You might say that if this kid has a prior history of committing violent acts, why hasn't she been expelled? That's simple, at least if she is a student with special needs or has a disability. The law is really technical in those type of cases and, at least in my state, really prevents schools from expelling students for activity that stems from their disability. One example: One of my students last year was diagnosed with EBD (Emotional/Behavioral Disability). 99% of the time, he is a normal kid who gets along with his classmates and isn't a behavior problem. That said, some things trigger his disability / anger. For him, the main thing that triggers his anger is when he feels like he is not being treated fairly. He was late to one of his classes last year. He wasn't being irresponsible- there was a fight in the halls and because a crowd had gathered around it, he had a really hard time getting through that crowd to make it to class. He was about thirty seconds late- and his teacher, who didn't know there was a fight (it was on a different floor), told him to get a late pass. The kid exploded. He began kicking the door, yelling profanity at the top of his lungs, and eventually broke the glass in the door before a security guard was able to remove him and get his IEP teacher to calm him down. For a normal student, that would result in an expulsion. He was given an expulsion hearing- which for students with special needs also includes a manifestation hearing. During that manifestation hearing, it was determined that his actions were a result of his disability. As a result, he wasn't expelled and was allowed to return to school after a suspension, counseling, and having his parents agree to pay for the damages to the door. I bring up this long story to lay out a point- the kid in Kansas could indeed have a very worrisome history of violence- violence that might have resulted in many suspensions, interventions, and counseling. If the kid has special needs and the prior acts were a result of those special needs, they likely weren't allowed to be expelled due to the law. That said- the law usually doesn't make exceptions for disabilities like EBD when a criminal act is committed and the police get involved.

Unfortunately, because she is a minor, none of those things can be disclosed to the public unless her parents make it public. The school and police aren't able to disclose those things because of her status as a minor.

It's something that we really struggle with in terms of our students with special needs that display behavior that isn't acceptable in society. While they are in school, they are protected by the law because of their disability- but we constantly are trying to reinforce in them that once they leave our school- or anytime they are in public- their disability won't be taken into account by a police officer during a traffic stop, or if they get arrested for shoplifting. Certain illegal acts- like making personal threats, even in school, can result in real legal consequences for all students, regardless of disability.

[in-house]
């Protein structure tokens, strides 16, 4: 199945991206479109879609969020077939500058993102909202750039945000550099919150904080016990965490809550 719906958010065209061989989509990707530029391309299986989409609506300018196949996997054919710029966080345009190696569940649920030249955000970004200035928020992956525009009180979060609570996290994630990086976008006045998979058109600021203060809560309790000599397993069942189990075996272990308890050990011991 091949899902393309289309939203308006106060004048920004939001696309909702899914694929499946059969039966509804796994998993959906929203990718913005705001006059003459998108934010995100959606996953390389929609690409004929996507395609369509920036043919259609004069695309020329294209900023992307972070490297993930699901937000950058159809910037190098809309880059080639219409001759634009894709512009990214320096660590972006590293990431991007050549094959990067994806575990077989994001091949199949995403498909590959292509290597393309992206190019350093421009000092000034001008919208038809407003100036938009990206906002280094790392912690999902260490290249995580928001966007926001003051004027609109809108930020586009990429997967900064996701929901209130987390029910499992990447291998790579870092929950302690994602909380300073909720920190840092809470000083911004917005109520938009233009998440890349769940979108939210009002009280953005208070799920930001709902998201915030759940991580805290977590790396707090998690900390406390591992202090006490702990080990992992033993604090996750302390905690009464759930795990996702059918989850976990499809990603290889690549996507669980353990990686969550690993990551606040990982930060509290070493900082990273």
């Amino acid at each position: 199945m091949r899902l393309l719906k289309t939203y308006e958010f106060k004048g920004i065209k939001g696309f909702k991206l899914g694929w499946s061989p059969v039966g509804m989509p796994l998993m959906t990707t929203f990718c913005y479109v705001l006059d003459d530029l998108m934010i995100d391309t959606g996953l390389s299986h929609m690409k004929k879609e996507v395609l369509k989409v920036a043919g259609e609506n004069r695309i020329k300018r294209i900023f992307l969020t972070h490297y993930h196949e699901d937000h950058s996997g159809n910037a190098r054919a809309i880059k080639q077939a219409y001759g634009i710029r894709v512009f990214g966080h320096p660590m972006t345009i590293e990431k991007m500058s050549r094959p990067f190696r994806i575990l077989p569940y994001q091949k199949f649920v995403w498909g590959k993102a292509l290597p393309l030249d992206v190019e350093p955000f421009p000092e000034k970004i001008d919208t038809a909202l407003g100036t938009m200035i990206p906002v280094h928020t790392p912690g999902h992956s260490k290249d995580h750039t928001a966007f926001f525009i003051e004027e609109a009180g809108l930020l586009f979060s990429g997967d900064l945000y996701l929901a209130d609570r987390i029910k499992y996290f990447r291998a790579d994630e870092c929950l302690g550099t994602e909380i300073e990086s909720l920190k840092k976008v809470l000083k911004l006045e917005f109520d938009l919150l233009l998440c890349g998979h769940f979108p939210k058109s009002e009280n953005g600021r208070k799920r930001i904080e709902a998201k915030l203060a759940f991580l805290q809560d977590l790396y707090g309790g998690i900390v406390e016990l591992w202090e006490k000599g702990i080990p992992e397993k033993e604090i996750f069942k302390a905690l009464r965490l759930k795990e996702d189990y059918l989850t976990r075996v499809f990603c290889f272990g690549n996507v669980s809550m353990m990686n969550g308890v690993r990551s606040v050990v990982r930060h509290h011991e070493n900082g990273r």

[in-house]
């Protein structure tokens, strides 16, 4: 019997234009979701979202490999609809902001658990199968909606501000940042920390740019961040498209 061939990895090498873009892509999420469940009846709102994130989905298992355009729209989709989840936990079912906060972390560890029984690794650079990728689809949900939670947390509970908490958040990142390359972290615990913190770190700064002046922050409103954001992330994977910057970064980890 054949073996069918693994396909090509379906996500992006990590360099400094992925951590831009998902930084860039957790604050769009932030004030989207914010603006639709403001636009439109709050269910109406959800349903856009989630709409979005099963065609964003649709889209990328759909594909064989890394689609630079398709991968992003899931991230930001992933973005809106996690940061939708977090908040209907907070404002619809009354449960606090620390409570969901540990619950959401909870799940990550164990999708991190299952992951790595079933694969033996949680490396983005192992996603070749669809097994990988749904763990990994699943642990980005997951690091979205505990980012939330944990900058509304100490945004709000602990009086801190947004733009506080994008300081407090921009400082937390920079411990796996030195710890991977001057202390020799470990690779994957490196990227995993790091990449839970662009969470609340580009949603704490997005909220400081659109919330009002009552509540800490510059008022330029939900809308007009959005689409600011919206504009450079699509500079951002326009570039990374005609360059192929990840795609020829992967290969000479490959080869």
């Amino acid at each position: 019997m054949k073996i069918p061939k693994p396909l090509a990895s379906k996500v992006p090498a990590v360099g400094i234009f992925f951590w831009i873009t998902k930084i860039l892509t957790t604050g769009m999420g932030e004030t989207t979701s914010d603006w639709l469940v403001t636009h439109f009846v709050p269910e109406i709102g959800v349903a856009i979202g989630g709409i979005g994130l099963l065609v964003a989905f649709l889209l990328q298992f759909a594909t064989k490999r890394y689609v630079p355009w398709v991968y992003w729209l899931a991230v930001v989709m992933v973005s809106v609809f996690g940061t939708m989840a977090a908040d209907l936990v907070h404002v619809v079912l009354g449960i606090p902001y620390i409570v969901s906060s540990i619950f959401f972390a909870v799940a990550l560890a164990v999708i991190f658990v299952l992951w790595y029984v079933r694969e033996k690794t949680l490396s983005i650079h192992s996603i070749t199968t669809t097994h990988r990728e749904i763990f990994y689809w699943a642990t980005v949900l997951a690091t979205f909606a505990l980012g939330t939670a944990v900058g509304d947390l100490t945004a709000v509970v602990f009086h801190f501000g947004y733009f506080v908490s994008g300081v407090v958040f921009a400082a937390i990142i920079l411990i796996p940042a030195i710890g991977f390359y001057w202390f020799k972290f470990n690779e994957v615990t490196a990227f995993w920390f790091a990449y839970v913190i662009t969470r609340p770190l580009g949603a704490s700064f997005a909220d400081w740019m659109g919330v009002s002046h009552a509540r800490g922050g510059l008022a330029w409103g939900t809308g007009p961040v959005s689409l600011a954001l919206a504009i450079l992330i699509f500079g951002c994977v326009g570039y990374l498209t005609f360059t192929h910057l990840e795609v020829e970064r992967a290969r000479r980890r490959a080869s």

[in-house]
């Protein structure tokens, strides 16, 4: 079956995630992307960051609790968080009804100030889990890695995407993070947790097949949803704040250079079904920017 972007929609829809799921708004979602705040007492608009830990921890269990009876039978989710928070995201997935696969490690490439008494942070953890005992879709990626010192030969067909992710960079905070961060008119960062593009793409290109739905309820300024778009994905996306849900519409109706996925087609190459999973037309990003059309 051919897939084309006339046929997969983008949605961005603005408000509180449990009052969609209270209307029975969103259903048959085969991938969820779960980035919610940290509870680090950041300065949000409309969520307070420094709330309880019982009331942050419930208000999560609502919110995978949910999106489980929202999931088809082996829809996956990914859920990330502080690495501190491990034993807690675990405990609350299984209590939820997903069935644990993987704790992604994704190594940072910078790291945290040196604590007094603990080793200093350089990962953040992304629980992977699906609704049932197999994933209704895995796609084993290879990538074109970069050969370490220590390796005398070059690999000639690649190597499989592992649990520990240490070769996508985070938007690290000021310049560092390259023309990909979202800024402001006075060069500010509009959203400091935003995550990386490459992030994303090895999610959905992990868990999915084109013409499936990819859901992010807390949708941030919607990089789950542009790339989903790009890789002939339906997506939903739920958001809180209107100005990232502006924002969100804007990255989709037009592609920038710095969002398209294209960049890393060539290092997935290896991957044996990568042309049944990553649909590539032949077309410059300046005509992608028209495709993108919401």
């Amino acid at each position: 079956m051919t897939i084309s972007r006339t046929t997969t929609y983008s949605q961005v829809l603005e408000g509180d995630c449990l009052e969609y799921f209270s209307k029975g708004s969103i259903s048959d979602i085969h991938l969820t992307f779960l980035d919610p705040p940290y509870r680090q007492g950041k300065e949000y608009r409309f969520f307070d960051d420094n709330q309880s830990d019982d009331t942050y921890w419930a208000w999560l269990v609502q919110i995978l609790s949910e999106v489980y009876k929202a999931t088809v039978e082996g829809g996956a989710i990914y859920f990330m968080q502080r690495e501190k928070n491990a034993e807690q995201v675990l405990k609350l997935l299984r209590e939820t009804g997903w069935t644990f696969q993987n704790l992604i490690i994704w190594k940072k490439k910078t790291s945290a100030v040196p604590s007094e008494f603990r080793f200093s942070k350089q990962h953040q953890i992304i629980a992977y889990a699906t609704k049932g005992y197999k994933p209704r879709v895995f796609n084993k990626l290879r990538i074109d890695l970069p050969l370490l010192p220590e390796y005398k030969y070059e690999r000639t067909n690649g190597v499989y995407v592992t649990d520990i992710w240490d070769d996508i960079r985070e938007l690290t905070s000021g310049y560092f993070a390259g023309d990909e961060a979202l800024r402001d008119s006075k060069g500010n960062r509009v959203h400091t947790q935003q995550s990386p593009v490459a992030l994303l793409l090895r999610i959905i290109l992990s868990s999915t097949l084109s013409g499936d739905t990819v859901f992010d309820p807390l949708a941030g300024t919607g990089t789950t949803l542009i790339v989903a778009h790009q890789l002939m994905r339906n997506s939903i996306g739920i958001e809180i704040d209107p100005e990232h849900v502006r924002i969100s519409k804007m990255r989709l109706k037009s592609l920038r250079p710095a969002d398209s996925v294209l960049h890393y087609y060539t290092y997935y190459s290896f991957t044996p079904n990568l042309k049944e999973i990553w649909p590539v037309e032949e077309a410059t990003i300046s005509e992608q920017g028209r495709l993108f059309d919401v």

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You might say that if this kid has a prior history of committing violent acts, why hasn't she been expelled? That's simple, at least if she is a student with special needs or has a disability. The law is really technical in those type of cases and, at least in my state, really prevents schools from expelling students for activity that stems from their disability.
Do you punish the kid when they misbehave or do you combine them and just give them a death sentence for all of the minor misbehave at once?

Getting a felony for a hand gesture is wrong on so many levels. Add to that she is 13. Sure, lets see all the facts 1st. Just hope there will be justice, as in somebody need to hold accountable.

One example: One of my students last year was diagnosed with EBD (Emotional/Behavioral Disability). 99% of the time, he is a normal kid who gets along with his classmates and isn't a behavior problem. That said, some things trigger his disability / anger. For him, the main thing that triggers his anger is when he feels like he is not being treated fairly. He was late to one of his classes last year. He wasn't being irresponsible- there was a fight in the halls and because a crowd had gathered around it, he had a really hard time getting through that crowd to make it to class. He was about thirty seconds late- and his teacher, who didn't know there was a fight (it was on a different floor), told him to get a late pass. The kid exploded. He began kicking the door, yelling profanity at the top of his lungs, and eventually broke the glass in the door before a security guard was able to remove him and get his IEP teacher to calm him down. For a normal student, that would result in an expulsion.
In a none crazy world, that kid just get some punishment and need some straiten out with his issue. Need to slap some sense into him too.

He was given an expulsion hearing- which for students with special needs also includes a manifestation hearing. During that manifestation hearing, it was determined that his actions were a result of his disability.
So many special needs now a day it's crazy. A world that run on every tiny little "protected class". Reminds me of this video and sadly it's becoming reality.